I convinced a non-enthusiast to buy an AWD Swedish wagon instead of a crossover
An impossible list of requirements meets an impossibly perfect car
My mom had a string of Volvo wagons before I was born. Though unreliable, they were very good when they worked, or so I hear. So in the early 2010s when it came time to replace a very broken Ford Exploder, it seemed like a good idea to upgrade to a used 2005 Volvo XC90. There's only one problem. It was the second worst possible spec, saved only by a black interior over a tan one, and an ex rental car.
I've reviewed this understeering, unreliable, shoddily built, torque steering lemon before. But that's not the point of this tangent. This deeply terrible slow and unreliable car was handed down to my sister and was the only Volvo she's driven. And when a small accident totalled it, she wanted another XC90 for reasons I cannot possibly fathom.
It's built like a tank and is about as slow
I like Volvos. Especially older ones. But it sometimes is hard to when the only Volvo I've ever driven is one of the single worst vehicles they've ever made. So there I was with this impossible list of requirements desperately trying to steer her away from another XC90.
High ride height
Enter: a 2008 Volvo XC70 3.2. With only 140,000 miles on it and in much better than average condition, it provides all of what she likes about SUVs with the refinement of a car. Plus, it's AWD and almost all XC90s for sale in this price range are FWD.
That said, I had a bit of time trying to explain exactly why a lifted wagon is all the best parts of an SUV with almost none of the downsides. "It's easier to see out of," I said. "It's more powerful," I said. "It's AWD and most SUVs are FWD," I said. "It handles better," I said. "It's quieter," I said. "It's more comfortable," I said. Ultimately I had to get her actually behind the wheel to get across why this is such a fantastic car.
An XC70 was my goal from the beginning but there are so very few of these around that finding one for sale wasn't easy. It was one of the cheaper second gens but was also one of the nicest. The only real issues it suffers from are the typical sun and age related problems that are well documented. Like this clearcoat failure on the mirror caps.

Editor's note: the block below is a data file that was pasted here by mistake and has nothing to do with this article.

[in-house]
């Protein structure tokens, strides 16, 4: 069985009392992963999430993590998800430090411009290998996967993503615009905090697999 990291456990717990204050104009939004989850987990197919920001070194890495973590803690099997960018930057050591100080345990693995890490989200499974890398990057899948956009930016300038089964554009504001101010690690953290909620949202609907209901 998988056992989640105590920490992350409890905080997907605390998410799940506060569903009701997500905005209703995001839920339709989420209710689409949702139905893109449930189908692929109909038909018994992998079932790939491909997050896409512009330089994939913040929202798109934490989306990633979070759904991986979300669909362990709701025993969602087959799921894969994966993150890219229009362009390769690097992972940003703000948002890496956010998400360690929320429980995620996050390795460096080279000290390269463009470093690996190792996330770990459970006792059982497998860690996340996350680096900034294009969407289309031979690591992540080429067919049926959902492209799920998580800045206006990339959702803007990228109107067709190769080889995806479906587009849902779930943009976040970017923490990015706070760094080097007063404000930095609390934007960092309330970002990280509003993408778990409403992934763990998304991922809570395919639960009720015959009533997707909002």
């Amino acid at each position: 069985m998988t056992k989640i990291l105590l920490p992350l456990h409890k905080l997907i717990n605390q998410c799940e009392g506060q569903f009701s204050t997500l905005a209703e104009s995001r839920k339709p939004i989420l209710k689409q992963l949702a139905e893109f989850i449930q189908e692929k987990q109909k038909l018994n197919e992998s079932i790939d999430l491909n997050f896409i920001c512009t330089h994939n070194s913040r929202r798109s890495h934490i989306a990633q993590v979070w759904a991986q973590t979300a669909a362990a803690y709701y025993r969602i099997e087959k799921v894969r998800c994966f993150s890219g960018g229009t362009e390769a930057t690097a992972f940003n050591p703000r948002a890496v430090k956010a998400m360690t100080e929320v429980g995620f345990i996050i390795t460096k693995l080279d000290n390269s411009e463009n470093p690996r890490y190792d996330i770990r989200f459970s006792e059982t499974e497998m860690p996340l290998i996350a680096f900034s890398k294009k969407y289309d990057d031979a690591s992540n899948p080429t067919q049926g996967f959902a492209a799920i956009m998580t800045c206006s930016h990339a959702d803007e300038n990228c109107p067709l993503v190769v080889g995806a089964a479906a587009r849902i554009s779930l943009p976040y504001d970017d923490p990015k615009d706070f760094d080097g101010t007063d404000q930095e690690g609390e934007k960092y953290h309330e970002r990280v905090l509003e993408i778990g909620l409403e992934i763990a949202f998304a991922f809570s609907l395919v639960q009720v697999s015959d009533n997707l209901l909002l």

I am not a huge fan of crossovers and have an ideological issue with full-on SUVs with only two driven wheels so finding a straight-6 AWD Swedish station wagon in an actual color was quite a find. Plus, these are good looking cars. It just feels like a special car in a way that most crossovers do not.
If you've ever shopped fully depreciated European cars before, you'll know it's very uncommon for the owners later in their lives to maintain them to the same standard as the first owners. They say if you can't afford them new, don't buy them used. Which is why I was genuinely shocked that despite the fact that the car was clearly kept outside, the tan interior hasn't entirely fallen apart.
As someone over on The Hyphen said, these tan interiors age like milk. This was the only Volvo I found for sale this cheap that had a tan interior without dry cracked leather. The plastics were of course losing their finish in places but 13 years in the Georgia sun will do that. Someone cared for this car enough to use leather conditioner on the seats regularly and that's a very uncommon thing.
So what is it like to drive? I'll have to get more seat time before a full review but this example drives like it's new. The futuristic push button start has decent tactile feedback and you hear the 3.2 liter inline six cylinder come to life. That engine isn't particularly powerful but it's got a smooth linear power delivery and has the torque where you need it.
The most notable aspect of the car is its rocky steady composure over any and all terrain. There is limitless traction and the car is entirely unperturbed by the environment around it. It feels like it's on rails! It far overdelivers on what capability you actually need in a very reassuring way.
And though this car does not encourage chucking it into a corner in the way that I'm accustomed to, it does so in a very predictable manner. It understeers into a corner and the body roll is controllable but noticeable. However, it suffers none of the unpredictable and frankly annoying mid corner wheelspin on boost that the XC90 had and has none of the torque steer. This drives like what that car should have driven like but just didn't.
In a few months when I'm home again I'll report further on this amazingly composed and comfortable Swedish wagon. But for now, I'm just very pleased with this find. What is your experience with / opinions on these wagons?